Satisficing is a decision-making strategy which attempts to meet criteria for adequacy, rather than identify an optimal solution. A satisficing strategy may often, in fact, be (near) optimal if the costs of the decision-making process itself, such as the cost of obtaining complete information, are considered in the outcome calculus.
Goal driven architectures - In these symbolic architectures, the agent's behaviour is typically described by a set of goals. Each goal can be achieved by a process or an activity, which is described by a prescripted plan. The agent must just decide which process to carry on to accomplish a given goal. The plan can expand to subgoals, which makes the process slightly recursive. Technically, more or less, the plans exploits condition-rules. These architectures are reactive or hybrid. Classical examples of goal driven architectures are implementable refinements of belief-desire-intention architecture like JAM or IVE.
In contrast to the symbolic approach, distributed systems of action selection actually have no one "box" in the agent which decides the next action. At least in their idealized form, distributed systems have many modules running in parallel and determining the best action based on local expertise. In these idealized systems, overall coherence is expected to emerge somehow, possibly through careful design of the interacting components. This approach is often inspired by artificial neural networks research. In practice, there is almost always some centralised system determining which module is "the most active" or has the most salience. There is evidence real biological brains also have such executive decision systems which evaluate which of the competing systems deserves the most attention, or more properly, has its desired actions disinhibited.
Because purely distributed systems are difficult to construct, many researchers have turned to using explicit hard-coded plans to determine the priorities of their system.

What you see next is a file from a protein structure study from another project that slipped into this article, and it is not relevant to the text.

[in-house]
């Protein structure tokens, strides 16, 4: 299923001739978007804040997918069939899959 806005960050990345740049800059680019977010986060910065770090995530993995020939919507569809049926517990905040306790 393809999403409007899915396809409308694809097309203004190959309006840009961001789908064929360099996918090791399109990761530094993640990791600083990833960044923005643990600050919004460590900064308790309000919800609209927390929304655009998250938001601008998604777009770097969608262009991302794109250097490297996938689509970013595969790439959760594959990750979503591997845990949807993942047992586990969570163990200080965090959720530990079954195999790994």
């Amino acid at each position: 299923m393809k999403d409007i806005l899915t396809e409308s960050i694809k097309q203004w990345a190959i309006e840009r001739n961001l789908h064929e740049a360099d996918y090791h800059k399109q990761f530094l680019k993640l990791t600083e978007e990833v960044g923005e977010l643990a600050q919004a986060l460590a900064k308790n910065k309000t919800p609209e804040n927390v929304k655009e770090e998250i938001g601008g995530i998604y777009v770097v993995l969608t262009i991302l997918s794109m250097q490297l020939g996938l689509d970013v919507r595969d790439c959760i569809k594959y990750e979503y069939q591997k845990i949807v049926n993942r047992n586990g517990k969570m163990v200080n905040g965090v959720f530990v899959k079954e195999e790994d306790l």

Dynamic or reactive planning methods compute just one next action in every instant based on the current context and pre-scripted plans. In contrast to classical planning methods, reactive or dynamic approaches do not suffer combinatorial explosion. On the other hand, they are sometimes seen as too rigid to be considered strong AI, since the plans are coded in advance. At the same time, natural intelligence can be rigid in some contexts although it is fluid and able to adapt in others.
Example dynamic planning mechanisms include:
Sometimes to attempt to address the perceived inflexibility of dynamic planning, hybrid techniques are used. In these, a more conventional AI planning system searches for new plans when the agent has spare time, and updates the dynamic plan library when it finds good solutions. The important aspect of any such system is that when the agent needs to select an action, some solution exists that can be used immediately (see further anytime algorithm).
Many dynamic models of artificial action selection were originally inspired by research in ethology. In particular, Konrad Lorenz and Nikolaas Tinbergen provided the idea of an innate releasing mechanism to explain instinctive behaviors (fixed action patterns). Influenced by the ideas of William McDougall, Lorenz developed this into a "psychohydraulic" model of the motivation of behavior. In ethology, these ideas were influential in the 1960s, but they are now regarded as outdated because of their use of an energy flow metaphor; the nervous system and the control of behavior are now normally treated as involving information transmission rather than energy flow. Dynamic plans and neural networks are more similar to information transmission, while spreading activation is more similar to the diffuse control of emotional / hormonal systems.
Some researchers create elaborate models of neural action selection. See for example: